'da Kink In My Hair Pushes the Salon Genre

Jayla McDonald,  An’tick Von Morphxing and Jannah Bryant  in 'da Kink In My Hair at Ensemble Theater
Jayla McDonald, An’tick Von Morphxing and Jannah Bryant in 'da Kink In My Hair at Ensemble Theater Photo by David Bray

Alright Houston, you’re gonna have to permit me some cross-border patriotism here for a minute when it comes to ‘da Kink in My Hair, now onstage at Ensemble Theater. I’ll get it over with quickly…


See, the thing is, you couldn’t grow up in Toronto and be a theater lover (check and check) and not know of/have great affection for this 2001 Fringe show, turned award-winning major production, turned Canadian Television show. The show and its playwright, Trey Anthony (whose star continues to shine – she's presently writing for OWN Network's new show, Ambitions) are part of the lauded fabric that makes up the diverse theater tapestry of Toronto.

Terrific then that Houston audiences finally get to see what we’ve known for years up north – that ‘da Kink is a beautiful and at times sweetly unpolished and occasionally thematically jerky show about the spirit of women whose challenges range from the most disturbingly dire to the universal cry of "what am I gonna do with this hair?”

Well, universal may be overstating it. While the women Anthony presents us with may feel familiar in one female fashion or another, da’ Kink is gloriously and unapologetically a show about and a celebration of women of color. Women of Caribbean descent that is, now living in Brooklyn (the original Toronto setting has been altered). Women who frequent the bustling and transformative hair salon run by the indomitable, free-spirited, Jamaican born Novelette (An’Tick Von Morphxing).

Now before you go and roll your eyes thinking, "ugh, another salon show, haven’t we seen that before?," the answer is not quite like this. Rather than a narrative about neighborhood gossip and hair business woes, we get a set up that dives much deeper into what makes these women tick. Sure there’s comedy and plenty of coiffure humor (it’s a hair salon setting after all) and a couple of poignant musical numbers, but ‘da Kink is interested in much more than obvious laughs or songbook virtuosity.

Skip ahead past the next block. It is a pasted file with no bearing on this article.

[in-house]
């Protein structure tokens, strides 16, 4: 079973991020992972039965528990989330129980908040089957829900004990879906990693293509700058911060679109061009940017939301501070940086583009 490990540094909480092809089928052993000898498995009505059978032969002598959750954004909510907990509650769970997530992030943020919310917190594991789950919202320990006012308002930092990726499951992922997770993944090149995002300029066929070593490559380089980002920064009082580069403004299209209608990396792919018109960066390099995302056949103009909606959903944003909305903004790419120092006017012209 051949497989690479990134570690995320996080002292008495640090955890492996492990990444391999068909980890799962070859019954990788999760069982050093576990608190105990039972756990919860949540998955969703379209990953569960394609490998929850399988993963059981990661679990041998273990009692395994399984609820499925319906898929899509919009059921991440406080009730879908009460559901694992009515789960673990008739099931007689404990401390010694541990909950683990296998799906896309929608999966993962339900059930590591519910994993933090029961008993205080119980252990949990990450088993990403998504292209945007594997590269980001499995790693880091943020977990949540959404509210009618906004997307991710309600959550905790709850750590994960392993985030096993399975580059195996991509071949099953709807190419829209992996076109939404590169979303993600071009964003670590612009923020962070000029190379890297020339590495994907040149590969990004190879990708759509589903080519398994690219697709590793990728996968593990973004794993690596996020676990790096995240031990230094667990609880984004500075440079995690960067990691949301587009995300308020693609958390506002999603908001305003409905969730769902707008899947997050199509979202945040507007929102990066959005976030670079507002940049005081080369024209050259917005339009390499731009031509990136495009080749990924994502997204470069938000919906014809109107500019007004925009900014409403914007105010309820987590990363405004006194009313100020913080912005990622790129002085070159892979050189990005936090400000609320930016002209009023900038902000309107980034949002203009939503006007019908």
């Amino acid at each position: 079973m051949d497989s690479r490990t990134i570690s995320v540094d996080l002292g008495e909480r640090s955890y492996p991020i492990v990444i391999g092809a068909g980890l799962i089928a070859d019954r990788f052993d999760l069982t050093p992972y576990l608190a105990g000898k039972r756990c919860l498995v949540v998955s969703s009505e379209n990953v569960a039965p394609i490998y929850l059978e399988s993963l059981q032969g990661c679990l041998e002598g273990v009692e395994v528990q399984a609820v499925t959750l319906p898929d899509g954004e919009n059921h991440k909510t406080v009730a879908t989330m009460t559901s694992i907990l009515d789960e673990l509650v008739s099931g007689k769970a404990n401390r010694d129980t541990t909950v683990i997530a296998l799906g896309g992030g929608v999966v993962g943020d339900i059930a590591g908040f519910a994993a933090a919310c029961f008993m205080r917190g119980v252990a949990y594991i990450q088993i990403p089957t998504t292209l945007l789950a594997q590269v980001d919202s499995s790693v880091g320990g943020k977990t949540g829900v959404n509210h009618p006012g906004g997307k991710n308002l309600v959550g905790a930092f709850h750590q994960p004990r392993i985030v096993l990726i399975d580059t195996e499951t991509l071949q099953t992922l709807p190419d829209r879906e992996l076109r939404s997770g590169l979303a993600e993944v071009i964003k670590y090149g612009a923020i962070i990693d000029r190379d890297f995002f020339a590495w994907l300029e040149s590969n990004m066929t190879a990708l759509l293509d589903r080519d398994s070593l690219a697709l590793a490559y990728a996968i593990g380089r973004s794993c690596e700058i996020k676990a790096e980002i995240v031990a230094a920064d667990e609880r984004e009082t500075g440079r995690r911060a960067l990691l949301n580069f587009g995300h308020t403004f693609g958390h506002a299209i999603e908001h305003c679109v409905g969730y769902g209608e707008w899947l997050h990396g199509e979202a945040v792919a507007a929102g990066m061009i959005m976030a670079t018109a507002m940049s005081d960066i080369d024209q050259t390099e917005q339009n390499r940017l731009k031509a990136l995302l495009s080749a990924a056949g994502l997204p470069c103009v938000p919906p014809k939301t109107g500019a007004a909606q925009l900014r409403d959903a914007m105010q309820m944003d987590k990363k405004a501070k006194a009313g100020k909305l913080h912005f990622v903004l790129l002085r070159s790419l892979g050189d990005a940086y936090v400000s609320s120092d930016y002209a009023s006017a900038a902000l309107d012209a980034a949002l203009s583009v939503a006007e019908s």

The “in” if you will is the vaguely magical powers of Novelette, who, by a mere touch of hands on her customer’s hair (yes it’s a bit gimmicky), can see (and show us) their innermost thoughts and visions. “Black women’s secrets and hopes are in da hair”, she tells us in thick Caribbean accent, and who are we to argue when we get such compelling stories out of the monologue vignettes that follow. Seven women in total provide us with dream-like confessions, mostly tragic, some worrisome, a few disturbing and one a riotous good-time exploration.

What makes these stories so compelling is that Anthony doesn’t shy away from discomfort or taboo. Senseless violence that leads to death, late in life sensual awakening, issues of racism in many forms, pressures felt in a white workplace, queerness, sexual abuse... these are stories that don’t necessarily go down so easy, but thanks to Anthony’s writing they’re stories worthy of empathy and attention.

But – here’s the thing – if I were reviewing the original production I saw in Toronto many years ago I could stop here. But in 2011, ‘da Kink underwent a rewrite expansion (by virtue of NYU Tisch School for the Arts) that added several unnecessary and clunky musical numbers (original score by Michael McElroy, Carol Malliard, E’Marcus Harper and S. Renee Clark), tacked on a white character and completely eradicated any narrative that dealt with the day to day concerns of the shop or Novelette herself, reducing her to mere device. It both bloated and deflated the show’s impact.